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Biol Reprod. 2010 Sep;83(3):377-86. doi: 10.1095/biolreprod.109.082164. Epub 2010 Apr 14.

Effects of low methyl donor levels in culture medium during mouse follicle culture on oocyte imprinting establishment.

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  • 1Follicle Biology Laboratory, Universitair Ziekenhuis Brussel, Brussels, Belgium. anckaert.ellen@gmail.com

Abstract

Imprinted genes are differentially methylated during gametogenesis to allow parent-of-origin-specific monoallelic expression. We previously demonstrated establishment of normal imprinting at four key imprinted genes in mouse metaphase II oocytes after in vitro follicle culture. Commercially available culture media feature a wide range of methyl donor levels. The aim of the present study was to examine the effect of low methyl donor (methionine, vitamin B(12), folic acid, choline, and vitamin B(6)) levels during follicle culture on acquisition of DNA methylation at imprinted genes in mouse oocytes. Follicle culture performed under low methyl donor levels led to decreased antral follicle development (mean [SD] antral follicle rate, 87.5% [12.6%] vs. 97.7% [4.3%] in control conditions; P < 0.05) and to a dramatic decrease in polar body (PB) oocyte rate (mean [SD] PB oocyte rate, 38.7% [25.5%] vs. 96.1% [7.1%]; P < 0.001). The methylation status of differentially methylated regions (DMRs) of four key imprinted genes was studied (by bisulphite sequencing) in normal-looking PB and germinal vesicle breakdown-arrested oocytes obtained from follicle culture under low methyl donor levels. DMRs of Snrpn, Igf2r, and H19 showed no alteration in DNA methylation, but at Mest DMR in PB oocytes, we found a significant reduction in DNA methylation compared to that in control follicle culture (DNA methylation, 89.9% and 98.2%, respectively; P = 0.0014). In conclusion, restriction of methyl donors during follicle culture led to a dramatic decrease in PB oocyte rate but induced no or only minor DNA methylation alterations at the studied regulatory sequences of key imprinted genes in oocytes.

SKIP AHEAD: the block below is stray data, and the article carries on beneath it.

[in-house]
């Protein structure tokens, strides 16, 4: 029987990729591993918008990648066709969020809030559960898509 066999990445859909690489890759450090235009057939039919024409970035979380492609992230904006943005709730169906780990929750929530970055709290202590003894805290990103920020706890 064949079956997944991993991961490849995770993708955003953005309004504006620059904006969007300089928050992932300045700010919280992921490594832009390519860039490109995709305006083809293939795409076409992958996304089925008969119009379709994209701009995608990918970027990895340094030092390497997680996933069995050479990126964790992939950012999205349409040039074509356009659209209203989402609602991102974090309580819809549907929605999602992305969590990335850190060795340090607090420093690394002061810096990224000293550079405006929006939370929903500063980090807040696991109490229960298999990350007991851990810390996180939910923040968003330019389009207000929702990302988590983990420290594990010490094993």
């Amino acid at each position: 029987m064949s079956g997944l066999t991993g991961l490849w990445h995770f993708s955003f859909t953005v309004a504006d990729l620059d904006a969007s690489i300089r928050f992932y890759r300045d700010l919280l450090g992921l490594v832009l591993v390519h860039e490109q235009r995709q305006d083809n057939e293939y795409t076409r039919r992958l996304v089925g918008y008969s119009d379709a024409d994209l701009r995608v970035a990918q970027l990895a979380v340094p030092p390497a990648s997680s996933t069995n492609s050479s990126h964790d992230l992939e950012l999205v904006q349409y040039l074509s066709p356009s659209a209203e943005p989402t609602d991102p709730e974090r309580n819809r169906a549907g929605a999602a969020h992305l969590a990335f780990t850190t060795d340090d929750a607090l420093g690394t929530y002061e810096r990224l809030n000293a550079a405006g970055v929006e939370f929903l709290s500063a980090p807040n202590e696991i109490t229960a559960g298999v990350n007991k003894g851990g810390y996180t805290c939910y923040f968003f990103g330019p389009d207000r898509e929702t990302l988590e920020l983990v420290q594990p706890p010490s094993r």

PMID:
20393167
[PubMed - indexed for MEDLINE]
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